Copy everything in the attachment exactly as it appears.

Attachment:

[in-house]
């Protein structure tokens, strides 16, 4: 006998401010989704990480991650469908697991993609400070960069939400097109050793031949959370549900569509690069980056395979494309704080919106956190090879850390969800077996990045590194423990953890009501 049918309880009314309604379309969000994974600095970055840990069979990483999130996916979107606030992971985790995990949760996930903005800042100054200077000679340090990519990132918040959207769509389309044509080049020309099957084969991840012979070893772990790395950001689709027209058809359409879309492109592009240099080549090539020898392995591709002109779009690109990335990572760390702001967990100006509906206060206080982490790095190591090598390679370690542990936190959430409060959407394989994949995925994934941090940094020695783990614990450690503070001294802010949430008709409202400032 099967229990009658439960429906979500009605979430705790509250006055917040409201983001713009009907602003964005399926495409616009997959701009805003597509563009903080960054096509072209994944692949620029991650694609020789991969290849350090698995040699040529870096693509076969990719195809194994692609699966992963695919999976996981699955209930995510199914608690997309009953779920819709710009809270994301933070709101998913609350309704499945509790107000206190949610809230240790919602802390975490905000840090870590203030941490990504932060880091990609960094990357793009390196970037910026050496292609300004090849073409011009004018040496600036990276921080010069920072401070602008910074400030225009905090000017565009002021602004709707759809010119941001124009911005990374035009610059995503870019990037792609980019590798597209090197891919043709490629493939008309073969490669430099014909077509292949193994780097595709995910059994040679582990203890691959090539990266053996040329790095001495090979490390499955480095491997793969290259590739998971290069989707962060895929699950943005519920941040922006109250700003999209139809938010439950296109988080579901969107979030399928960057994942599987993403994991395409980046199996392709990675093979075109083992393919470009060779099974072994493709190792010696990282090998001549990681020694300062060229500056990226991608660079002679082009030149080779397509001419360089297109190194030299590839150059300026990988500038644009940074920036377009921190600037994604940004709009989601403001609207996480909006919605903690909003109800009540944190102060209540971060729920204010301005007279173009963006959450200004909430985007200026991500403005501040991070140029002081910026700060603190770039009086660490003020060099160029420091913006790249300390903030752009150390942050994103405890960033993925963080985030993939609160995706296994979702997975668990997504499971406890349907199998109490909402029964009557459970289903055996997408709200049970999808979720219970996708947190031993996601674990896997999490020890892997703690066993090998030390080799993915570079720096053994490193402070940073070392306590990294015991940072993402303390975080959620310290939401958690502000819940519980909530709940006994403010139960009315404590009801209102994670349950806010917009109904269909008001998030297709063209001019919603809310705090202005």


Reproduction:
[in-house]
């Protein structure tokens, strides 16, 4: 006998401010989704990480991650469908697991993609400070960069939400097109050793031949959370549900569509690069980056395979494309704080919106956190090879850390969800077996990045590194423990953890009501 049918309880009314309604379309969000994974600095970055840990069979990483999130996916979107606030992971985790995990949760996930903005800042100054200077000679340090990519990132918040959207769509389309044509080049020309099957084969991840012979070893772990790395950001689709027209058809359409879309492109592009240099080549090539020898392995591709002109779009690109990335990572760390702001967990100006509906206060206080982490790095190591090598390679370690542990936190959430409060959407394989994949995925994934941090940094020695783990614990450690503070001294802010949430008709409202400032 099967229990009658439960429906979500009605979430705790509250006055917040409201983001713009009907602003964005399926495409616009997959701009805003597509563009903080960054096509072209994944692949620029991650694609020789991969290849350090698995040699040529870096693509076969990719195809194994692609699966992963695919999976996981699955209930995510199914608690997309009953779920819709710009809270994301933070709101998913609350309704499945509790107000206190949610809230240790919602802390975490905000840090870590203030941490990504932060880091990609960094990357793009390196970037910026050496292609300004090849073409011009004018040496600036990276921080010069920072401070602008910074400030225009905090000017565009002021602004709707759809010119941001124009911005990374035009610059995503870019990037792609980019590798597209090197891919043709490629493939008309073969490669430099014909077509292949193994780097595709995910059994040679582990203890691959090539990266053996040329790095001495090979490390499955480095491997793969290259590739998971290069989707962060895929699950943005519920941040922006109250700003999209139809938010439950296109988080579901969107979030399928960057994942599987993403994991395409980046199996392709990675093979075109083992393919470009060779099974072994493709190792010696990282090998001549990681020694300062060229500056990226991608660079002679082009030149080779397509001419360089297109190194030299590839150059300026990988500038644009940074920036377009921190600037994604940004709009989601403001609207996480909006919605903690909003109800009540944190102060209540971060729920204010301005007279173009963006959450200004909430985007200026991500403005501040991070140029002081910026700060603190770039009086660490003020060099160029420091913006790249300390903030752009150390942050994103405890960033993925963080985030993939609160995706296994979702997975668990997504499971406890349907199998109490909402029964009557459970289903055996997408709200049970999808979720219970996708947190031993996601674990896997999490020890892997703690066993090998030390080799993915570079720096053994490193402070940073070392306590990294015991940072993402303390975080959620310290939401958690502000819940519980909530709940006994403010139960009315404590009801209102994670349950806010917009109904269909008001998030297709063209001019919603809310705090202005």